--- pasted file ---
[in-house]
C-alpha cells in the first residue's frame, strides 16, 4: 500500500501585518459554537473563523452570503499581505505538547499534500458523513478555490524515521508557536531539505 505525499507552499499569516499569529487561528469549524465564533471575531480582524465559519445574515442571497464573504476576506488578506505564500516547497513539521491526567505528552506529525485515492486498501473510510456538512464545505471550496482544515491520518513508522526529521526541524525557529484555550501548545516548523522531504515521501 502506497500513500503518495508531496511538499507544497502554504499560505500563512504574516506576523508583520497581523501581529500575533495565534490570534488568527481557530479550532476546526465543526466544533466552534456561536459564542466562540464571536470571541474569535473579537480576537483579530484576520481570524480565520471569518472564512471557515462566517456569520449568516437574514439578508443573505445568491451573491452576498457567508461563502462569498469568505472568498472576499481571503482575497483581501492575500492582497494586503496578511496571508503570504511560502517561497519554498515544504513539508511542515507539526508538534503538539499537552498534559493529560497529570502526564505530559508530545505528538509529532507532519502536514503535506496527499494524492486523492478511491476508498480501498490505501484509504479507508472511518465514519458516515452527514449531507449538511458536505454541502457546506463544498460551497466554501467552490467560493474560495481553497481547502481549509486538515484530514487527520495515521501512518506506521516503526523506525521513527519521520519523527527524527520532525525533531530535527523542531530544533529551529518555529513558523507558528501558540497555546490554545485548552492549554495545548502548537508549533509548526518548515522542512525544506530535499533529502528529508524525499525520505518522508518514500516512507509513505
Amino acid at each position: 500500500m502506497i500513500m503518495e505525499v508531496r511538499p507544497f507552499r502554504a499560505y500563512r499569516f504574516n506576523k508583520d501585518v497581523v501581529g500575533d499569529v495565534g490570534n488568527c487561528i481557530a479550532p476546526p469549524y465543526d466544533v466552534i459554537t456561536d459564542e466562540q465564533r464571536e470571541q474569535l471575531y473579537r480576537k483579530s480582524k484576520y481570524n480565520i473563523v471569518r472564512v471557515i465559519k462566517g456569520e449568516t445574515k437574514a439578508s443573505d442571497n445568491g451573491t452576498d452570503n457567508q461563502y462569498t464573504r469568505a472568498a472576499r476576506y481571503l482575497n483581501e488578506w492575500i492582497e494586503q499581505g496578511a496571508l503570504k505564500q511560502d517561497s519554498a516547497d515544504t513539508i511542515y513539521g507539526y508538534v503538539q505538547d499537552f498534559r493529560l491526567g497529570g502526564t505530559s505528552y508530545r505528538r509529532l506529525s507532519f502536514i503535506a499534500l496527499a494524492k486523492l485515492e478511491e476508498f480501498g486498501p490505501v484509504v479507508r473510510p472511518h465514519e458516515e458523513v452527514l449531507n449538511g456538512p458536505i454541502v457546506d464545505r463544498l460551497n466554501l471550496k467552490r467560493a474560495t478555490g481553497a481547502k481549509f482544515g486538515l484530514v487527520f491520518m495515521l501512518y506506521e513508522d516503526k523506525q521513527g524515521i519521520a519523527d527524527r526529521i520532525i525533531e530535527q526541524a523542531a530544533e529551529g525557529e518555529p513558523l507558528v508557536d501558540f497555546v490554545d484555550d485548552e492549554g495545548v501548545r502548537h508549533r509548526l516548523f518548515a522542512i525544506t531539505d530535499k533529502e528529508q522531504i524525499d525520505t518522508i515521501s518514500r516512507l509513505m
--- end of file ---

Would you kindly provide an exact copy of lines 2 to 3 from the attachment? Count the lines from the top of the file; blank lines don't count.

C-alpha cells in the first residue's frame, strides 16, 4: 500500500501585518459554537473563523452570503499581505505538547499534500458523513478555490524515521508557536531539505 505525499507552499499569516499569529487561528469549524465564533471575531480582524465559519445574515442571497464573504476576506488578506505564500516547497513539521491526567505528552506529525485515492486498501473510510456538512464545505471550496482544515491520518513508522526529521526541524525557529484555550501548545516548523522531504515521501 502506497500513500503518495508531496511538499507544497502554504499560505500563512504574516506576523508583520497581523501581529500575533495565534490570534488568527481557530479550532476546526465543526466544533466552534456561536459564542466562540464571536470571541474569535473579537480576537483579530484576520481570524480565520471569518472564512471557515462566517456569520449568516437574514439578508443573505445568491451573491452576498457567508461563502462569498469568505472568498472576499481571503482575497483581501492575500492582497494586503496578511496571508503570504511560502517561497519554498515544504513539508511542515507539526508538534503538539499537552498534559493529560497529570502526564505530559508530545505528538509529532507532519502536514503535506496527499494524492486523492478511491476508498480501498490505501484509504479507508472511518465514519458516515452527514449531507449538511458536505454541502457546506463544498460551497466554501467552490467560493474560495481553497481547502481549509486538515484530514487527520495515521501512518506506521516503526523506525521513527519521520519523527527524527520532525525533531530535527523542531530544533529551529518555529513558523507558528501558540497555546490554545485548552492549554495545548502548537508549533509548526518548515522542512525544506530535499533529502528529508524525499525520505518522508518514500516512507509513505
Amino acid at each position: 500500500m502506497i500513500m503518495e505525499v508531496r511538499p507544497f507552499r502554504a499560505y500563512r499569516f504574516n506576523k508583520d501585518v497581523v501581529g500575533d499569529v495565534g490570534n488568527c487561528i481557530a479550532p476546526p469549524y465543526d466544533v466552534i459554537t456561536d459564542e466562540q465564533r464571536e470571541q474569535l471575531y473579537r480576537k483579530s480582524k484576520y481570524n480565520i473563523v471569518r472564512v471557515i465559519k462566517g456569520e449568516t445574515k437574514a439578508s443573505d442571497n445568491g451573491t452576498d452570503n457567508q461563502y462569498t464573504r469568505a472568498a472576499r476576506y481571503l482575497n483581501e488578506w492575500i492582497e494586503q499581505g496578511a496571508l503570504k505564500q511560502d517561497s519554498a516547497d515544504t513539508i511542515y513539521g507539526y508538534v503538539q505538547d499537552f498534559r493529560l491526567g497529570g502526564t505530559s505528552y508530545r505528538r509529532l506529525s507532519f502536514i503535506a499534500l496527499a494524492k486523492l485515492e478511491e476508498f480501498g486498501p490505501v484509504v479507508r473510510p472511518h465514519e458516515e458523513v452527514l449531507n449538511g456538512p458536505i454541502v457546506d464545505r463544498l460551497n466554501l471550496k467552490r467560493a474560495t478555490g481553497a481547502k481549509f482544515g486538515l484530514v487527520f491520518m495515521l501512518y506506521e513508522d516503526k523506525q521513527g524515521i519521520a519523527d527524527r526529521i520532525i525533531e530535527q526541524a523542531a530544533e529551529g525557529e518555529p513558523l507558528v508557536d501558540f497555546v490554545d484555550d485548552e492549554g495545548v501548545r502548537h508549533r509548526l516548523f518548515a522542512i525544506t531539505d530535499k533529502e528529508q522531504i524525499d525520505t518522508i515521501s518514500r516512507l509513505m